campaign but it spent more money than any non-Presidential campaign
in party history. I believe the number of activists was similarly
large in comparison to other LP Senate campaigns. The result was the
only 3rd party U.S. Senate election return above 10% in a 3 (or more) way race – double
the next nearest LP example and higher than the Republican candidate
in the race. The incumbent did win the election by
a solid margin and was never truly in jeopardy of losing. There was significant synergy, though, between Howell's campaign and a ballot measure to end the Massachusetts state income tax.
That measure actually came close to passing, earning about 45% of the
vote. Without concentrated activism, it's unlikely it would have
done so well.
year, another campaign shows promise of returning record setting
results. Michael Badnarik, an FSP participant, is running for U.S.
House in a campaign that already appears to be setting records. With
about 4 months to go, they have already raised more than any LP House
campaign in history. When Michael told me how many volunteers they
have working on the campaign, I predicted immediately they'll have
returns well above the 2-4% that the usual inactive LP campaigns get.
If I'm right, he will have demonstrated again the power of effective
activism. It's unclear what his opponent will do, but so far it
appears his campaign poses a very serious threat to the incumbent –
probably more serious than any federal campaign in LP history. All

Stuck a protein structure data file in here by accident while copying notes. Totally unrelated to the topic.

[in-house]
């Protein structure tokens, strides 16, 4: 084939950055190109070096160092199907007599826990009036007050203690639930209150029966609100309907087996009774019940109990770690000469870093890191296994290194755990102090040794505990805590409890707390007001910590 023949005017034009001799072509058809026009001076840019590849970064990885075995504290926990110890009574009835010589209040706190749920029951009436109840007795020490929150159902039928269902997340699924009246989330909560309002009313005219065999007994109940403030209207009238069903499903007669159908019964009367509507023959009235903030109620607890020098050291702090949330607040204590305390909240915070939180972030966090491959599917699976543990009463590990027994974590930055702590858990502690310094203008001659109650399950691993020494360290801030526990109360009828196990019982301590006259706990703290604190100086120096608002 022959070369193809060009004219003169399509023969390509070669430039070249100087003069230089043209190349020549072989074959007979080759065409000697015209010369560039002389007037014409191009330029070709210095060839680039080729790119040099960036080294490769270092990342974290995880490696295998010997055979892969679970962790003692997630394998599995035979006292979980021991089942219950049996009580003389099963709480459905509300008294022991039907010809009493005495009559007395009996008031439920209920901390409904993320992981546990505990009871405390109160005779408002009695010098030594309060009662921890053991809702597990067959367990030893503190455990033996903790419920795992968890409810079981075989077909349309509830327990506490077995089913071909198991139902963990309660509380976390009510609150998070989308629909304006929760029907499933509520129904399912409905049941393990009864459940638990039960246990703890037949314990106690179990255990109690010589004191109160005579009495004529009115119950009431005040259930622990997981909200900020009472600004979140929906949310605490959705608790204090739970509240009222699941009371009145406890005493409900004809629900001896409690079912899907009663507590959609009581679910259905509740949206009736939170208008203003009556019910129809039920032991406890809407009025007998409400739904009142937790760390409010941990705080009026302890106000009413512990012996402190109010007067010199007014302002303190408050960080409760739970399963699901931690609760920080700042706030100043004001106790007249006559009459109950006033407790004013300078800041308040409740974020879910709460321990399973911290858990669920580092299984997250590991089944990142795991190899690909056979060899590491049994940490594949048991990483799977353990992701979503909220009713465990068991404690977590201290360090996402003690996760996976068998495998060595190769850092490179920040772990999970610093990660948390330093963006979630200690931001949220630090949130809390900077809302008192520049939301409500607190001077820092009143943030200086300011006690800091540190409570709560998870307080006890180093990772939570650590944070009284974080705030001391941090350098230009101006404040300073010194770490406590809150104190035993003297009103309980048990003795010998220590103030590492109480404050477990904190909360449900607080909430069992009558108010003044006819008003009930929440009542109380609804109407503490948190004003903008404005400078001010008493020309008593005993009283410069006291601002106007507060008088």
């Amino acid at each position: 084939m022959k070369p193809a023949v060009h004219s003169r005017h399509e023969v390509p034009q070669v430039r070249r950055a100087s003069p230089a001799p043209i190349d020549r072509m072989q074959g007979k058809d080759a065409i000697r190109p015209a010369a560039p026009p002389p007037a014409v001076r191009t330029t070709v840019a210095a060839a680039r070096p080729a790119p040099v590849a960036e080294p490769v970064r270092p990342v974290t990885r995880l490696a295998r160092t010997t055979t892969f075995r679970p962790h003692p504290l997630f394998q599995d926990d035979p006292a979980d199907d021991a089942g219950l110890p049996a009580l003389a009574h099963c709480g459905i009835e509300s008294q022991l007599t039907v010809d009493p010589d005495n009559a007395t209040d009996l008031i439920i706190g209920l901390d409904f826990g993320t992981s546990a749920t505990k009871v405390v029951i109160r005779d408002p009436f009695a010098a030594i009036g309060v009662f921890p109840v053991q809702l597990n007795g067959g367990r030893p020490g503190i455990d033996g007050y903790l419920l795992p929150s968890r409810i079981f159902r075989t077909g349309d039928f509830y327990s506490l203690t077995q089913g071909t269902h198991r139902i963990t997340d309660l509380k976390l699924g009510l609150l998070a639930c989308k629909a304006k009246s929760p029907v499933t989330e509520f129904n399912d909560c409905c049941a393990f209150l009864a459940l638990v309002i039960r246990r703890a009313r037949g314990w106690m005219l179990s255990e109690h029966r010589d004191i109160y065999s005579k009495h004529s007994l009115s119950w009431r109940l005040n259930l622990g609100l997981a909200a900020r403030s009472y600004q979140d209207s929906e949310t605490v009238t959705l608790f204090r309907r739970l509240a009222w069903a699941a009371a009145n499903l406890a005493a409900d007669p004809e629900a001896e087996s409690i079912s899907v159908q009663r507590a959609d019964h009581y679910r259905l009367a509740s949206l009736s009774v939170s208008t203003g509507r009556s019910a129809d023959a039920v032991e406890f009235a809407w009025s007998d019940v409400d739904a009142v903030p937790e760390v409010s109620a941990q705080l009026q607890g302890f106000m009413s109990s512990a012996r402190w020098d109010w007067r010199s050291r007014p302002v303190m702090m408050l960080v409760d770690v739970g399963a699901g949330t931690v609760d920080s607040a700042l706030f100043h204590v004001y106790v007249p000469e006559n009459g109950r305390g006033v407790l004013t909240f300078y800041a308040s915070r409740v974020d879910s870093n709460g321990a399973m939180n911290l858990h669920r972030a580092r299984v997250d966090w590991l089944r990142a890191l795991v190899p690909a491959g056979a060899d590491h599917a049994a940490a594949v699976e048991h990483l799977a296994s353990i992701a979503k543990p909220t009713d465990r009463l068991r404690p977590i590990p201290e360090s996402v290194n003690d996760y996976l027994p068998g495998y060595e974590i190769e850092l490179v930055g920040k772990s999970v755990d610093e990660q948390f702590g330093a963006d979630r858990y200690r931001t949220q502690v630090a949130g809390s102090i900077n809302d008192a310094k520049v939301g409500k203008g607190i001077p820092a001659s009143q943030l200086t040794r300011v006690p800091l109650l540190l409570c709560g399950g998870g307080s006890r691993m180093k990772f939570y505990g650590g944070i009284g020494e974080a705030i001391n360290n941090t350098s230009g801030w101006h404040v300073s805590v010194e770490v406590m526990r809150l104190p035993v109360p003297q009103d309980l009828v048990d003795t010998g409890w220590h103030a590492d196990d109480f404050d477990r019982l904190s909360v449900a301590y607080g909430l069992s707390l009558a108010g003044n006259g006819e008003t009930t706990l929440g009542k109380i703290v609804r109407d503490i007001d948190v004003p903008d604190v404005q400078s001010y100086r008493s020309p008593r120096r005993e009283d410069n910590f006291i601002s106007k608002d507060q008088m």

of this is possible only because of concentrated activism.
given those examples of concentrated activism within the LP, there
are simply not enough activists to accomplish the LP's overall
national goal now. Both groups just had their largest annual
gatherings with roughly comparable attendance. The LP's territory
covers 300 Million, the FSP's just 1.2 Million.
State Project's bottom-up, start-small, realistic concentrated
activism design is actually causing stable pro-freedom activism -
activism not based on a single campaign - and it's already delivering
successful results. The freedom movement's resources might possibly
be enough to significantly influence one state, and that has already
begun here in New Hampshire. Concentrated activism does work. The
question is, will enough pro-freedom activists join this most
realistic plan and make it work?
answer to that question is unknown at this point. There's great
news, though. Now with two options (the original 20,000 Statement Of
Intent and the First 1000 pledge), people can decide how many
activists they think it will take to achieve a level of success
worthy of participation. And if we don't get enough commitments,
nobody is committed to moving. Of course, there are some who are
ready to go regardless and they have given us all the evidence we
need that this plan can succeed. All we need now is your help.
If you have any suggestions or ideas for this feature, please feel free to send them my way. Email me at firstname.lastname@example.org for the best quality response.